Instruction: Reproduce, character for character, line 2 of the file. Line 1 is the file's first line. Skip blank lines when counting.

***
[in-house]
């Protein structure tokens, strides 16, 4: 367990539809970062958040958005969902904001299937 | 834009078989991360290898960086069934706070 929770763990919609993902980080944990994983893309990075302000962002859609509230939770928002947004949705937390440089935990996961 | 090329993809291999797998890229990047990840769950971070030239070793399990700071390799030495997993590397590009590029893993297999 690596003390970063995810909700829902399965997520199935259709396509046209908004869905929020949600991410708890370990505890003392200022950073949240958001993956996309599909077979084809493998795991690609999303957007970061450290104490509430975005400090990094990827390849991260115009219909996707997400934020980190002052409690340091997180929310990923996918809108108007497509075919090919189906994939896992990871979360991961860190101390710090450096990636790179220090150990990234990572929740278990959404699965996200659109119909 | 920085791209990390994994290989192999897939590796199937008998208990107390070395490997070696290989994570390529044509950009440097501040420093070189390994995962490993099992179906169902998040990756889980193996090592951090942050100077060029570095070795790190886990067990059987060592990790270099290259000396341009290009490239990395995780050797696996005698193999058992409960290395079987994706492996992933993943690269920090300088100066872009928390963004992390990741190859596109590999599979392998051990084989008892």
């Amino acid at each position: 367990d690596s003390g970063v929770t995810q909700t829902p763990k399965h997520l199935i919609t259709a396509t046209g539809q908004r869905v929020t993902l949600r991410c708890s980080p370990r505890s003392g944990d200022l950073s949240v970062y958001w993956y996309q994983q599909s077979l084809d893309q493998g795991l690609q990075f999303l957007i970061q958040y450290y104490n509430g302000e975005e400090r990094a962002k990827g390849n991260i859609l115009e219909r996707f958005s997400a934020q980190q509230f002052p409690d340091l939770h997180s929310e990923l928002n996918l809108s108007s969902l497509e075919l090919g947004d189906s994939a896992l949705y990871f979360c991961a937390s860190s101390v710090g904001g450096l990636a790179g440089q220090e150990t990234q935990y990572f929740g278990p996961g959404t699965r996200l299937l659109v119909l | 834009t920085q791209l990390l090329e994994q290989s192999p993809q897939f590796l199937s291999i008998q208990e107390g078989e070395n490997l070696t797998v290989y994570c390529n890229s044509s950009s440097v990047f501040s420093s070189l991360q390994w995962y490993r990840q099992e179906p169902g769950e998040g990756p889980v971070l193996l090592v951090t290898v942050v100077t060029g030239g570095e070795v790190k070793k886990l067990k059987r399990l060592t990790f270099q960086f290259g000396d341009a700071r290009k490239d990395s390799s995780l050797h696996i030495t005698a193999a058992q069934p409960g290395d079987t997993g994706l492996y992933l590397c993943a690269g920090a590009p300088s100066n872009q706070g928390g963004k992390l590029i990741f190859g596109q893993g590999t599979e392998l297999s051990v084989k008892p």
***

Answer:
């Protein structure tokens, strides 16, 4: 367990539809970062958040958005969902904001299937 | 834009078989991360290898960086069934706070 929770763990919609993902980080944990994983893309990075302000962002859609509230939770928002947004949705937390440089935990996961 | 090329993809291999797998890229990047990840769950971070030239070793399990700071390799030495997993590397590009590029893993297999 690596003390970063995810909700829902399965997520199935259709396509046209908004869905929020949600991410708890370990505890003392200022950073949240958001993956996309599909077979084809493998795991690609999303957007970061450290104490509430975005400090990094990827390849991260115009219909996707997400934020980190002052409690340091997180929310990923996918809108108007497509075919090919189906994939896992990871979360991961860190101390710090450096990636790179220090150990990234990572929740278990959404699965996200659109119909 | 920085791209990390994994290989192999897939590796199937008998208990107390070395490997070696290989994570390529044509950009440097501040420093070189390994995962490993099992179906169902998040990756889980193996090592951090942050100077060029570095070795790190886990067990059987060592990790270099290259000396341009290009490239990395995780050797696996005698193999058992409960290395079987994706492996992933993943690269920090300088100066872009928390963004992390990741190859596109590999599979392998051990084989008892």